Silent streets. Shuttered-up shops with apologetic signage. Rainbows painted on kitchen windows and cobweb-coated advertising hoardings for films never to be screened. The earliest months of British lockdown, in Spring 2020, had a unique ambience: an eerie, gentle stillness overshadowed by a gathering cloud of foreboding.
Both concerned and oddly inspired by these feelings was Dundee-based musician Andrew Wasylyk, who sought refuge from his anxieties in the city’s picturesque Balgay Park. Visiting early in the mornings, he found solace in historic tree graffiti and idle cloud-watching, slowly turning his experiences into a beautifully meditative new album. Andrew is the frontman of indie quartet The Hazey Janes and bassist with Idlewild, but the album – Balgay Hill: Morning In Magnolia – is the latest chapter of a parallel solo career, and is available now from Clay Pipe Music.
I caught up with Andrew on a still, autumnal afternoon to discuss the album’s genesis and inspirations. Here’s how the conversation went:
Bob: So it was the very earliest lockdown period that inspired this album? Those first few weeks, in March and April 2020, had an atmosphere like nothing else I’ve ever encountered. Complete stillness and silence, but with an air of nervousness hanging over everything.
Andrew: Yeah, it was during that period. There was a universal cloud of anxiety, and the news was relentless… and I started to feel as though I had to attempt something. I wasn’t particularly in a place where I felt ready to make a new record, but I live very close to Balgay Park and it was a really conducive place to spend time, often early in the mornings. It was just a chance to be somewhere else, to think about something else and to… be, I guess.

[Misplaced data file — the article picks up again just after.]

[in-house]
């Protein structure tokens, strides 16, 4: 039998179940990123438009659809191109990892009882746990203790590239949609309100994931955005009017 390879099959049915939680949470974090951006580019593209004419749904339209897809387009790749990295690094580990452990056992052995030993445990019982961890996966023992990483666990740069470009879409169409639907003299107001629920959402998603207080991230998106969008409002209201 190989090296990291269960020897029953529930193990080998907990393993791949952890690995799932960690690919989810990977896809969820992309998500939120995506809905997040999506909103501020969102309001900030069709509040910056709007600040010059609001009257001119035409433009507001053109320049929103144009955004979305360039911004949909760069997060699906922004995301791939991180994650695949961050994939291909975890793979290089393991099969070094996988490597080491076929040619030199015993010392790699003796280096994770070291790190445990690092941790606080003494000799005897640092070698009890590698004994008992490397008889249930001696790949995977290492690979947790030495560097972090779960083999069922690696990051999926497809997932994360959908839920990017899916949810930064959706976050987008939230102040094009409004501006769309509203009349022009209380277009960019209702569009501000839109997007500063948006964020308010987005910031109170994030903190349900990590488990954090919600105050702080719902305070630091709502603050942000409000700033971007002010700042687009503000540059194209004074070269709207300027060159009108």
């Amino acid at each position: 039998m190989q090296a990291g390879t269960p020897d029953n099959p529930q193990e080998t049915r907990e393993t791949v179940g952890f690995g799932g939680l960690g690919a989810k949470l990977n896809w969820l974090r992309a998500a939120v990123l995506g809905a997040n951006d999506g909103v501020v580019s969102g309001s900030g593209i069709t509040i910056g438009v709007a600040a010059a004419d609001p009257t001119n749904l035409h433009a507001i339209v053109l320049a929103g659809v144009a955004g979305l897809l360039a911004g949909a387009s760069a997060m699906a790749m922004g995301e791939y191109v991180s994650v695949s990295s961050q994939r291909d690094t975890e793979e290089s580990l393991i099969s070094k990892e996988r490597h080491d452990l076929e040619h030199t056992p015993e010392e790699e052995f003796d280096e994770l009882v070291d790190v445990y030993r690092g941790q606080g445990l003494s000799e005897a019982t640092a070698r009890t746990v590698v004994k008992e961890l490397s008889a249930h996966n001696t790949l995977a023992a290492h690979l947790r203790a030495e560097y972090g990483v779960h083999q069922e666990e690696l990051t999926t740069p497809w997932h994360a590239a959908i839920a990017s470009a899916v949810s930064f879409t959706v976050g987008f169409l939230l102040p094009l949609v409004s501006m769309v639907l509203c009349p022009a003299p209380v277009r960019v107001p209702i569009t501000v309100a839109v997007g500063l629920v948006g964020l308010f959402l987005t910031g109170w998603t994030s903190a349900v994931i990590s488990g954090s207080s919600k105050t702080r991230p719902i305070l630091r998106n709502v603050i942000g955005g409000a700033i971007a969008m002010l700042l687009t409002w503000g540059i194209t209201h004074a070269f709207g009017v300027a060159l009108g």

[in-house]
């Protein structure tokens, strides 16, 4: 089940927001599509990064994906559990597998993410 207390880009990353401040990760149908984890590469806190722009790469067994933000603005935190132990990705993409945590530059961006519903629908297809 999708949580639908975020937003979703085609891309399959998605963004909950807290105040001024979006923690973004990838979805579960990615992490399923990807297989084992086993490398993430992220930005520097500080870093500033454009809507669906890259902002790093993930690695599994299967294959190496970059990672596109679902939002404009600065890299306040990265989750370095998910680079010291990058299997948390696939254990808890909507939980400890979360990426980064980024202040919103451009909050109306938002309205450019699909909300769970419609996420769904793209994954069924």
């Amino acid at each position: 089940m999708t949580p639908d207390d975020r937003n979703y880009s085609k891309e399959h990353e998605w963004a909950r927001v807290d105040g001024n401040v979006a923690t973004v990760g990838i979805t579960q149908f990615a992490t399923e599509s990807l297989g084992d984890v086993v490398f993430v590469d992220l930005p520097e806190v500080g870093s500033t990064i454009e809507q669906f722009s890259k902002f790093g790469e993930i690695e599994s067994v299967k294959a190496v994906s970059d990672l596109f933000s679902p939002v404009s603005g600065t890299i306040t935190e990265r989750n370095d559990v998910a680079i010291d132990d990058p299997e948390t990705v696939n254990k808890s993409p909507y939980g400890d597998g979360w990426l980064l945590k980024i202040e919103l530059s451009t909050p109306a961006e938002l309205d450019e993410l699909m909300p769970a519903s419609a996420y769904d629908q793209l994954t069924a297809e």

It sounds like lockdown was a struggle for you?
It was. It was really unsettling. And a lot of the anxieties are still there. At that point, I’d had two or three tours cancelled, and I was trying to work on another project that involved getting string players together in a room. That was cancelled two or three times as well. Although I know lot of people were going through a lot more heartache and difficulties than me, so in that respect I was very fortunate.
But also… talking to fellow artists and musicians, they were speaking about having a sense of guilt when trying to be creative during that time, and that was something I could relate to. The worries were pretty heavy in my mind, and it felt like every door was being closed. Both metaphorically and physically. So being somewhere else and thinking about something else was at least like leaving a door ajar, a door to something bigger.
Is Balgay Park a place that holds a lot of memories for you? Did you go there as a child?
I lived in this neighbourhood briefly when I was younger, although I’ve moved around Dundee quite a lot. But we were here when I was a baby, and in my early teens me and my pals used to hang around the park, too. And I have family buried in the Western Necropolis, which joins onto the park and the observatory. So in that respect, it’s been present in my life for a long time. My great grandparents from Ireland are buried there, and the Wasylyks – my grandfather and grandmother – are there, too. It’s a beautiful place. I don’t know if you’re a fan of graveyards…